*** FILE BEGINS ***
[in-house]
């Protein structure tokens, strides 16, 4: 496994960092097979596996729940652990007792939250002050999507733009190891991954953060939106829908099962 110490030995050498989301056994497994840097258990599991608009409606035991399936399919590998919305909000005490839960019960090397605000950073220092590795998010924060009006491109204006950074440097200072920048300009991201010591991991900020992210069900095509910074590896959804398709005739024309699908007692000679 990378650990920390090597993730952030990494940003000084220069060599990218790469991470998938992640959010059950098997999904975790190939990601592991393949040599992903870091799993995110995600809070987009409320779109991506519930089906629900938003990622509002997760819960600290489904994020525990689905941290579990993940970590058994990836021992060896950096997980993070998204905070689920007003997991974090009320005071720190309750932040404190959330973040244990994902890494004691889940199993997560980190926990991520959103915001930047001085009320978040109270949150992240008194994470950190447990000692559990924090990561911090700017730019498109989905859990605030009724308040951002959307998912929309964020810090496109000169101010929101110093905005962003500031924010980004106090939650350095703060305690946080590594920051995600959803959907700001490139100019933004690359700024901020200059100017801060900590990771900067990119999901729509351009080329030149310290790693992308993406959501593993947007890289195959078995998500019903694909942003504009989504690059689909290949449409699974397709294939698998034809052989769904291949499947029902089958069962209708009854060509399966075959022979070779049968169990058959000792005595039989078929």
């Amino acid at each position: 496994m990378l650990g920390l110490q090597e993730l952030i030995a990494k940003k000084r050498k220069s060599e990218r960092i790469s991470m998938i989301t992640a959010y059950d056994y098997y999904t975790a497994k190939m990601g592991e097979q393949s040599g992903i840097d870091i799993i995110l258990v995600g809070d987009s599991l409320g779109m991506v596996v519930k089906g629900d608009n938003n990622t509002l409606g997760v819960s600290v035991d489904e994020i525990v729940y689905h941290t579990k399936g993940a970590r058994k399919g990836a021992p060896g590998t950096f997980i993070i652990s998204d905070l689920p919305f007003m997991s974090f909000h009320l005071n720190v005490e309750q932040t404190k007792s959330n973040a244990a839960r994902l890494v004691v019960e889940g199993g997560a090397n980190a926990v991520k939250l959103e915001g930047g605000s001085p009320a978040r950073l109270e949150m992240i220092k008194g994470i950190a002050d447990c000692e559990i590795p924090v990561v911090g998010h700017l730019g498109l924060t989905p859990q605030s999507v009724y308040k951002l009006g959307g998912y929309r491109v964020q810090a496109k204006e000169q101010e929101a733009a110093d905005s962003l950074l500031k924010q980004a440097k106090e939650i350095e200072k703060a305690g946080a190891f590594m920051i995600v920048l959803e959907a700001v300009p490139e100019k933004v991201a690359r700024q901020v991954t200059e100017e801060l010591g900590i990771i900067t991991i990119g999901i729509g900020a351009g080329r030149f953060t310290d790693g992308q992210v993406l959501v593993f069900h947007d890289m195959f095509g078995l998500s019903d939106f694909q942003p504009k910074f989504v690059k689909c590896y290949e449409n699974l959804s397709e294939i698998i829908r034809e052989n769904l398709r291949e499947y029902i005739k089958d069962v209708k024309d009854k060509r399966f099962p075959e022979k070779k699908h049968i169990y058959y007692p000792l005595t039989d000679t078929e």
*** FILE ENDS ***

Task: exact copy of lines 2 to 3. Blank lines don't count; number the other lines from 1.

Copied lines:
């Protein structure tokens, strides 16, 4: 496994960092097979596996729940652990007792939250002050999507733009190891991954953060939106829908099962 110490030995050498989301056994497994840097258990599991608009409606035991399936399919590998919305909000005490839960019960090397605000950073220092590795998010924060009006491109204006950074440097200072920048300009991201010591991991900020992210069900095509910074590896959804398709005739024309699908007692000679 990378650990920390090597993730952030990494940003000084220069060599990218790469991470998938992640959010059950098997999904975790190939990601592991393949040599992903870091799993995110995600809070987009409320779109991506519930089906629900938003990622509002997760819960600290489904994020525990689905941290579990993940970590058994990836021992060896950096997980993070998204905070689920007003997991974090009320005071720190309750932040404190959330973040244990994902890494004691889940199993997560980190926990991520959103915001930047001085009320978040109270949150992240008194994470950190447990000692559990924090990561911090700017730019498109989905859990605030009724308040951002959307998912929309964020810090496109000169101010929101110093905005962003500031924010980004106090939650350095703060305690946080590594920051995600959803959907700001490139100019933004690359700024901020200059100017801060900590990771900067990119999901729509351009080329030149310290790693992308993406959501593993947007890289195959078995998500019903694909942003504009989504690059689909290949449409699974397709294939698998034809052989769904291949499947029902089958069962209708009854060509399966075959022979070779049968169990058959000792005595039989078929």
């Amino acid at each position: 496994m990378l650990g920390l110490q090597e993730l952030i030995a990494k940003k000084r050498k220069s060599e990218r960092i790469s991470m998938i989301t992640a959010y059950d056994y098997y999904t975790a497994k190939m990601g592991e097979q393949s040599g992903i840097d870091i799993i995110l258990v995600g809070d987009s599991l409320g779109m991506v596996v519930k089906g629900d608009n938003n990622t509002l409606g997760v819960s600290v035991d489904e994020i525990v729940y689905h941290t579990k399936g993940a970590r058994k399919g990836a021992p060896g590998t950096f997980i993070i652990s998204d905070l689920p919305f007003m997991s974090f909000h009320l005071n720190v005490e309750q932040t404190k007792s959330n973040a244990a839960r994902l890494v004691v019960e889940g199993g997560a090397n980190a926990v991520k939250l959103e915001g930047g605000s001085p009320a978040r950073l109270e949150m992240i220092k008194g994470i950190a002050d447990c000692e559990i590795p924090v990561v911090g998010h700017l730019g498109l924060t989905p859990q605030s999507v009724y308040k951002l009006g959307g998912y929309r491109v964020q810090a496109k204006e000169q101010e929101a733009a110093d905005s962003l950074l500031k924010q980004a440097k106090e939650i350095e200072k703060a305690g946080a190891f590594m920051i995600v920048l959803e959907a700001v300009p490139e100019k933004v991201a690359r700024q901020v991954t200059e100017e801060l010591g900590i990771i900067t991991i990119g999901i729509g900020a351009g080329r030149f953060t310290d790693g992308q992210v993406l959501v593993f069900h947007d890289m195959f095509g078995l998500s019903d939106f694909q942003p504009k910074f989504v690059k689909c590896y290949e449409n699974l959804s397709e294939i698998i829908r034809e052989n769904l398709r291949e499947y029902i005739k089958d069962v209708k024309d009854k060509r399966f099962p075959e022979k070779k699908h049968i169990y058959y007692p000792l005595t039989d000679t078929e």